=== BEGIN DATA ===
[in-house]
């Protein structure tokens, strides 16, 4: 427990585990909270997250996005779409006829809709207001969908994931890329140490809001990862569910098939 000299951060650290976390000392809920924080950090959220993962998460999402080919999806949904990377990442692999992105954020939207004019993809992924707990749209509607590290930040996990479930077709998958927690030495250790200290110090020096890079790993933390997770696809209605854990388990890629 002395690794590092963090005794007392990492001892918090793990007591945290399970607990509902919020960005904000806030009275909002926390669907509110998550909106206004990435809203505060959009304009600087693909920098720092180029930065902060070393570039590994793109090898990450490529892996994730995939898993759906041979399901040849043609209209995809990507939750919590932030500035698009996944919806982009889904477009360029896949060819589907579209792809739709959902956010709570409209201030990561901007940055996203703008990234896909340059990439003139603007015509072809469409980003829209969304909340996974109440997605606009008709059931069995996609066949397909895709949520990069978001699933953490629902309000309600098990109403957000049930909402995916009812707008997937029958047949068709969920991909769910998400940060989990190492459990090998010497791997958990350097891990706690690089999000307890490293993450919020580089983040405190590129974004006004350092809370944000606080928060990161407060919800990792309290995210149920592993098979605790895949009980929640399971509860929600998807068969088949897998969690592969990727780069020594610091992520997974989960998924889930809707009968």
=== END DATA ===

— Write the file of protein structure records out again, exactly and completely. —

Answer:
[in-house]
């Protein structure tokens, strides 16, 4: 427990585990909270997250996005779409006829809709207001969908994931890329140490809001990862569910098939 000299951060650290976390000392809920924080950090959220993962998460999402080919999806949904990377990442692999992105954020939207004019993809992924707990749209509607590290930040996990479930077709998958927690030495250790200290110090020096890079790993933390997770696809209605854990388990890629 002395690794590092963090005794007392990492001892918090793990007591945290399970607990509902919020960005904000806030009275909002926390669907509110998550909106206004990435809203505060959009304009600087693909920098720092180029930065902060070393570039590994793109090898990450490529892996994730995939898993759906041979399901040849043609209209995809990507939750919590932030500035698009996944919806982009889904477009360029896949060819589907579209792809739709959902956010709570409209201030990561901007940055996203703008990234896909340059990439003139603007015509072809469409980003829209969304909340996974109440997605606009008709059931069995996609066949397909895709949520990069978001699933953490629902309000309600098990109403957000049930909402995916009812707008997937029958047949068709969920991909769910998400940060989990190492459990090998010497791997958990350097891990706690690089999000307890490293993450919020580089983040405190590129974004006004350092809370944000606080928060990161407060919800990792309290995210149920592993098979605790895949009980929640399971509860929600998807068969088949897998969690592969990727780069020594610091992520997974989960998924889930809707009968």